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Gas and Scaling

In the world of Cryptocurrency and Blockchain, there is a commonly discussed issue referred to as the Blockchain Trilemma, which refers to the challenge of finding a balance between Scalability, Decentralization, and Security. However, this issue is often exaggerated and it is possible to have a fast blockchain that is both decentralized and secure. Many existing blockchains prove this to be true, at least in their early stages.

One of the main issues that needs to be considered, especially for long-running blockchains, is storage. Nodes that support a blockchain usually store the entire blockchain in their memory, but as the blockchain grows, it becomes increasingly difficult for nodes to store all of it. This can be solved through innovation, such as splitting the storage among nodes or having a few supercomputer-run nodes store the full chain.

For most blockchains, this is not yet a problem, as long as they maintain a good balance and do not overdo the number of transactions they can handle. However, it highlights the need to be mindful of the speed of transactions and not waste node storage capacity.

A chain may also be considered stronger if it utilizes its full capacity. A fast and cheap chain has a competitive advantage, but it is wasteful to allow for greater transaction capacity than what is actually needed. Capacity should grow if the need arises, but if not, it is better to conserve storage capacity and not make things unnecessarily complex for nodes.

Fusion currently has a block time of 13.1 seconds and a block gas limit of 30 million units. If the need arises, Fusion nodes can adjust the block time, increase block capacity, and minimize the need to store the full chain, thereby increasing its transaction capacity. However, changing any of these factors affects the tokenomics of staking, so it should not be done recklessly.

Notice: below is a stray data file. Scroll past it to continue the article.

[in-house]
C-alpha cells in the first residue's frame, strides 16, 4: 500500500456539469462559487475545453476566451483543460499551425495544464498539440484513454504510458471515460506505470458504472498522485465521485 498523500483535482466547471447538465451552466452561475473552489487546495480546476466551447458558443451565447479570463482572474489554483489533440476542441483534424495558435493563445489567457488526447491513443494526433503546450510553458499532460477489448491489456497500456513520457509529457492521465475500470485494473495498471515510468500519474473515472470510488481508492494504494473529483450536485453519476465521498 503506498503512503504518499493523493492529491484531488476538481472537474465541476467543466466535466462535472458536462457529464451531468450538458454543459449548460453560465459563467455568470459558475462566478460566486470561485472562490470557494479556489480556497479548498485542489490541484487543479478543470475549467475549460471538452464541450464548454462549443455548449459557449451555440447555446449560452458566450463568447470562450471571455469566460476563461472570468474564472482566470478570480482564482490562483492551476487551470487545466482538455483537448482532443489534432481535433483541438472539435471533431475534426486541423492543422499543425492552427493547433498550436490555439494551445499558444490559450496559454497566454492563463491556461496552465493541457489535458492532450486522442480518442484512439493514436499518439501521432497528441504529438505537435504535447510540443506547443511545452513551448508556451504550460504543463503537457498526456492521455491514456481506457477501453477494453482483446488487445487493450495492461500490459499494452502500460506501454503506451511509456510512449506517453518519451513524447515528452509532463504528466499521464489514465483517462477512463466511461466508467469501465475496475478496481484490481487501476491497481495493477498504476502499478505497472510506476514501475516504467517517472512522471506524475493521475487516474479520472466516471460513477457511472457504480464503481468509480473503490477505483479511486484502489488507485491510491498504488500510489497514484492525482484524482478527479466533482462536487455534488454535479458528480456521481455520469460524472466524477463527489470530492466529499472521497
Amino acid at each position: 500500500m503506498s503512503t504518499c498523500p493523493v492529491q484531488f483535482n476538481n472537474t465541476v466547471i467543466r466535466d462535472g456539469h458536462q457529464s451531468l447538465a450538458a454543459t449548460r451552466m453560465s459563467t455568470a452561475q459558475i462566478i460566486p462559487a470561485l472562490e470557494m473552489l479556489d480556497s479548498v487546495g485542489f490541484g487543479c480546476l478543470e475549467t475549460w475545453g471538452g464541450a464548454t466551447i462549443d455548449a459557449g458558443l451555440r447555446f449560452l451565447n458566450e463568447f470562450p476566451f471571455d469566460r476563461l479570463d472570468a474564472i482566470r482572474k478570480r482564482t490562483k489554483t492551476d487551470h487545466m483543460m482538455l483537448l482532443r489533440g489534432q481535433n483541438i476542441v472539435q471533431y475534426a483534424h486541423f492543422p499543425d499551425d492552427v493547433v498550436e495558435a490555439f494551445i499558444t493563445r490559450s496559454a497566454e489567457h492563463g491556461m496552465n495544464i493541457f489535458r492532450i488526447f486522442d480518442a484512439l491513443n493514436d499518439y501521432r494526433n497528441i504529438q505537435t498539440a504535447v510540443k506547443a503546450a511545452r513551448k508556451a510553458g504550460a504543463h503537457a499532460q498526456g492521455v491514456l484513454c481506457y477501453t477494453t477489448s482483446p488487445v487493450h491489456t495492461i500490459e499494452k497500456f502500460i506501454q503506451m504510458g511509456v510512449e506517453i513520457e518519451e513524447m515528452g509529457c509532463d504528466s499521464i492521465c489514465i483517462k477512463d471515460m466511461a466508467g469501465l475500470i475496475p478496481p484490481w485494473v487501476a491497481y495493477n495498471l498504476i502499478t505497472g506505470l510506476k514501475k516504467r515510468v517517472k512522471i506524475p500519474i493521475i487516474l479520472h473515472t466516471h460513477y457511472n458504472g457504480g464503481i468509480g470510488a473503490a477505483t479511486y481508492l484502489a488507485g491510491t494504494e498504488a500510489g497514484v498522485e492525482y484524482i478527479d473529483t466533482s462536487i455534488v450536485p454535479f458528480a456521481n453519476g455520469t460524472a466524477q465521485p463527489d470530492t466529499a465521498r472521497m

Fusion currently has a daily transaction range of 300,000 to 800,000, and there is no urgency to increase capacity unless we see a significant increase in transactions or gas costs. Fusion is also interoperable with over 40 other blockchains, some of which have high transaction capacity, so there is already the capability to off-load transactions to these chains.

Also not to be dismissed is the question of tokenomic balance when it comes to recycling gas as rewards.

In its current state gas is rather irrelevant (as in nearly free, which logically makes it highly competitive) on the Fusion blockchain. A majority of txs, are either FREE claims or swaps/functions of Chainge. Neither of which currently costs much gas (though Chainge does pay a little extra for its txs), very much in contrast to the same actions on Ethereum, which are quite costly. 

But for the future of time value , it's actually important for the gas price to become higher (or at least the total amount of gas used per block. Ideally that should be able to measure up to 2.5 FSN [the initial block reward from 2019], for a predictable time value of FSN to exist).

This is important, because the easier this is to determine or at least guess, the easier it is to trade with TL assets (or TF-FSN) spanning more vast periods of time.

Some things to consider, when trying to estimate the future potential of gas rewards:


1. Currently Fusion is doing around 200 txs/block, with blocks seeming to be tough to fill with more than 400 txs.


2. Gas cost/tx is to a large extent determined by supply and demand.


If current network use (1) goes up 2x (so we have a situation of around 400 tx/block), we will to an extent begin to see the effects of 2, which will cause gas price to increase for regular txs. And that is probably what we need if the gas use/block is to become significant. 

Until this happens there's litle reason to worry about scaling at all. Because healthy tokenomics around node validation should take priority until people begin complaining about costly transactions.


In conclusion, while scalability is an important factor to consider, it is important to balance it and to not waste storage capacity or make things unnecessarily complex. As the need arises, capacity can be increased, but it should be done mindfully and in consideration of tokenomics and sustainability. The true Trilemma is more about Cost/Storage/Scalability than Security/Decentralization/Scalability,

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